TL;DR There's no need for the states to coordinate directly, although they'll certainly be aware of what other states are doing. How concurrent the requests have to be is up to Congress, which has never had to make that decision.
The general way something like this would happen is that some national organization decides to push for it and starts lobbying all 50 states' legislatures. This could be the National Governors Association, in which case it would be each states' governor pushing on the legislature, but it could be any other organization. Additionally, anything like this will start being picked up by the news after a few states start voting for it, so other states' legislators will certainly know what's happening without any formal communication necessary.
There's nothing in the constitution specifying whether all the states need to call for a convention at the same time, but it certainly safe to assume that if they all did so within the same Congressional session (which is two years long), it would be considered valid. However, the 27th Amendment was ratified over two hundred years after it was originally proposed, so it's conceivable that it could be spread out over several years. If it is spread out, then it would be up to Congress as to whether they would honor the requests or not. If they don't, then it might go to the Supreme Court (which would likely find that it's a political question and send it back to Congress). Regardless of what happens, it would set the precedent for any future attempts: Either the timeframe doesn't matter or Congress will need to specify the timeframe explicitly. But there's no way to know ahead of time what that decision would be.
This link has a good summary of the issues involved in trying to organize a such a convention in the first place, as well as previous attempts (which I hadn't known about before this):
The Convention Alternative.—Because it has never successfully been invoked, the convention method of amendment is surrounded by a lengthy list of questions. When and how is a convention to be convened? Must the applications of the requisite number of States be identical or ask for substantially the same amendment or merely deal with the same subject matter? Must the requisite number of petitions be contemporaneous with each other, substantially contemporaneous, or strung out over several years? Could a convention be limited to consideration of the amendment or the subject matter which it is called to consider? These are only a few of the obvious questions and others lurk to be revealed on deeper consideration.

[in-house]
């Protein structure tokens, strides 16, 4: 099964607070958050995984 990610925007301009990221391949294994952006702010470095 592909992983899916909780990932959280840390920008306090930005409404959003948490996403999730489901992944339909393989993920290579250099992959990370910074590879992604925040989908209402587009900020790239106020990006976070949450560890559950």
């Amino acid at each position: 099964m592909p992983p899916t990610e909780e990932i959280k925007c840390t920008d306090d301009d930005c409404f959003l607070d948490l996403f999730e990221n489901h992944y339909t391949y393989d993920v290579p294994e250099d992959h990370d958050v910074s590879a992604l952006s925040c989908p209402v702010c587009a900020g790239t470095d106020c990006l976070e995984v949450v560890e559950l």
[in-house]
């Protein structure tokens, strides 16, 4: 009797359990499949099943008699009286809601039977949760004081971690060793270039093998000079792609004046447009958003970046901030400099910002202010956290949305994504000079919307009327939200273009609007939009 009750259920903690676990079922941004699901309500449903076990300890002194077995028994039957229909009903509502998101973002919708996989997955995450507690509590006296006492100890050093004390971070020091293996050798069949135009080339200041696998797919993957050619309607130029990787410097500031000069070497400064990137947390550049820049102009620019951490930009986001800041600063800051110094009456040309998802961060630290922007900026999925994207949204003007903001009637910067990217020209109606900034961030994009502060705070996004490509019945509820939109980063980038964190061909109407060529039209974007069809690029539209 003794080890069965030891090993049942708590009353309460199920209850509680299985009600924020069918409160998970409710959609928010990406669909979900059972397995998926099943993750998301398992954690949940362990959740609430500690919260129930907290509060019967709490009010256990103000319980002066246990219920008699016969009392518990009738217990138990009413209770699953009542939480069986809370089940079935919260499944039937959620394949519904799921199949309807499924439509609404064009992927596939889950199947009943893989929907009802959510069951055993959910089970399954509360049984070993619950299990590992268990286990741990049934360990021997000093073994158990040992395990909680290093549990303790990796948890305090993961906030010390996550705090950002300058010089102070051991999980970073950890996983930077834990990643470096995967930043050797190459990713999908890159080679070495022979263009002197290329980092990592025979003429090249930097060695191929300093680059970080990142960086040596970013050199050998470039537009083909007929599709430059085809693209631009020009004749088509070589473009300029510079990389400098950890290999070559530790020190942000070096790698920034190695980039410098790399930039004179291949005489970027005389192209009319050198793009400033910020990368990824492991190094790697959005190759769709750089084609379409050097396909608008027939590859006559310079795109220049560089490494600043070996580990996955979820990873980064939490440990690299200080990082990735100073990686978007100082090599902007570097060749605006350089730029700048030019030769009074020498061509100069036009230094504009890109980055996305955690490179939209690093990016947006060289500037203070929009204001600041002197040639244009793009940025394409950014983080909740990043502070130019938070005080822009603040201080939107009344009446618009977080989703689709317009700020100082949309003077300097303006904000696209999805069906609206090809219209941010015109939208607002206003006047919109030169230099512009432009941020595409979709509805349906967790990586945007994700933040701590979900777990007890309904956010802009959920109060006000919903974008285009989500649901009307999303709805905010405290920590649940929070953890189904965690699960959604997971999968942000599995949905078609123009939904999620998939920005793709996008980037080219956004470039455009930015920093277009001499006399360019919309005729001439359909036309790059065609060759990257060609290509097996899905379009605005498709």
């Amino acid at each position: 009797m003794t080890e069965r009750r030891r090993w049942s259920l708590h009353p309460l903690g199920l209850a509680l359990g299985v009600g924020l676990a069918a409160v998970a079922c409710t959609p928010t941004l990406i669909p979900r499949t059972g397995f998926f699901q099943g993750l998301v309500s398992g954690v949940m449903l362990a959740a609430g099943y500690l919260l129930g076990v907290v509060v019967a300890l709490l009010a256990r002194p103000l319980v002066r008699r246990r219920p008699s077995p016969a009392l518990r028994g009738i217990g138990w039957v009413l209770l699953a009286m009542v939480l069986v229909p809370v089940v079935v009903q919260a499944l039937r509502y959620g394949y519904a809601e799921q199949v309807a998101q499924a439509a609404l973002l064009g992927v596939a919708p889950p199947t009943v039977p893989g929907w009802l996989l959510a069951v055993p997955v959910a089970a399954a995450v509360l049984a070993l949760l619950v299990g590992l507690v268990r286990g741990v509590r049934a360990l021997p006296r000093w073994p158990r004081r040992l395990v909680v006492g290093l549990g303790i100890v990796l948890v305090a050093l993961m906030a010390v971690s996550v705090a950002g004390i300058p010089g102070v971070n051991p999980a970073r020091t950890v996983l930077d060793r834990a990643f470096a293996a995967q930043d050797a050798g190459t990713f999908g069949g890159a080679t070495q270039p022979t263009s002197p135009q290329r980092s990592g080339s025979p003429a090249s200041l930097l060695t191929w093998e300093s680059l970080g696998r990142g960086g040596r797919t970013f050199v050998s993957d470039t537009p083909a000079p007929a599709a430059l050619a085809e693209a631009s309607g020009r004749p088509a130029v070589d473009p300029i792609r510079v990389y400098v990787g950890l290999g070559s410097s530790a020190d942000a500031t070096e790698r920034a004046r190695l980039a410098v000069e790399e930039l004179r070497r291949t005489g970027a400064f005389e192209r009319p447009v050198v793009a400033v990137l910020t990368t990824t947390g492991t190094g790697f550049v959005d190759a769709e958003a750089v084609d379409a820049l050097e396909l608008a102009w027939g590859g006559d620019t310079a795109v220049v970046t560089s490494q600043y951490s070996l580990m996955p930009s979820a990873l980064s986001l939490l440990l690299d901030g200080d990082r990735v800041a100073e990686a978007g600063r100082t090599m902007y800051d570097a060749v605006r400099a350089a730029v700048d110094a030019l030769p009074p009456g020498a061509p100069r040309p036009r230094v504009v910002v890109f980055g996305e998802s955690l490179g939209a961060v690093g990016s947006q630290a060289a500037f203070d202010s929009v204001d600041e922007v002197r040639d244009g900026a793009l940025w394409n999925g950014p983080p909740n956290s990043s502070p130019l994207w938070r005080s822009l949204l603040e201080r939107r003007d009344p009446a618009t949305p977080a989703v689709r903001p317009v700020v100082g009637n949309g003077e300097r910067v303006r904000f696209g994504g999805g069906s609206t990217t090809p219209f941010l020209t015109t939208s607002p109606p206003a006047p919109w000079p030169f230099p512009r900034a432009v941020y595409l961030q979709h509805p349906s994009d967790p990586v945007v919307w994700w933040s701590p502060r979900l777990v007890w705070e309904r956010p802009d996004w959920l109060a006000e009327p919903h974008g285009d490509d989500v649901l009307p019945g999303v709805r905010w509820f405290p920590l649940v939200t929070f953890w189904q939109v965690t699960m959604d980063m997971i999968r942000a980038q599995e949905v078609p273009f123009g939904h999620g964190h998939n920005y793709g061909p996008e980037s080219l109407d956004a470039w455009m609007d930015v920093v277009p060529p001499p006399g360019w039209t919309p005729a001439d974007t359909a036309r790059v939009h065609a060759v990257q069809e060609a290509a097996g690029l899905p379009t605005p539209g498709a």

This method has been close to utilization several times. Only one State was lacking when the Senate finally permitted passage of an amendment providing for the direct election of Senators. Two States were lacking in a petition drive for a constitutional limitation on income tax rates. The drive for an amendment to limit the Supreme Court’s legislative apportionment decisions came within one State of the required number, and a proposal for a balanced budget amendment has been but two States short of the requisite number for some time. Arguments existed in each instance against counting all the petitions, but the political realities no doubt are that if there is an authentic national movement underlying a petitioning by two–thirds of the States there will be a response by Congress.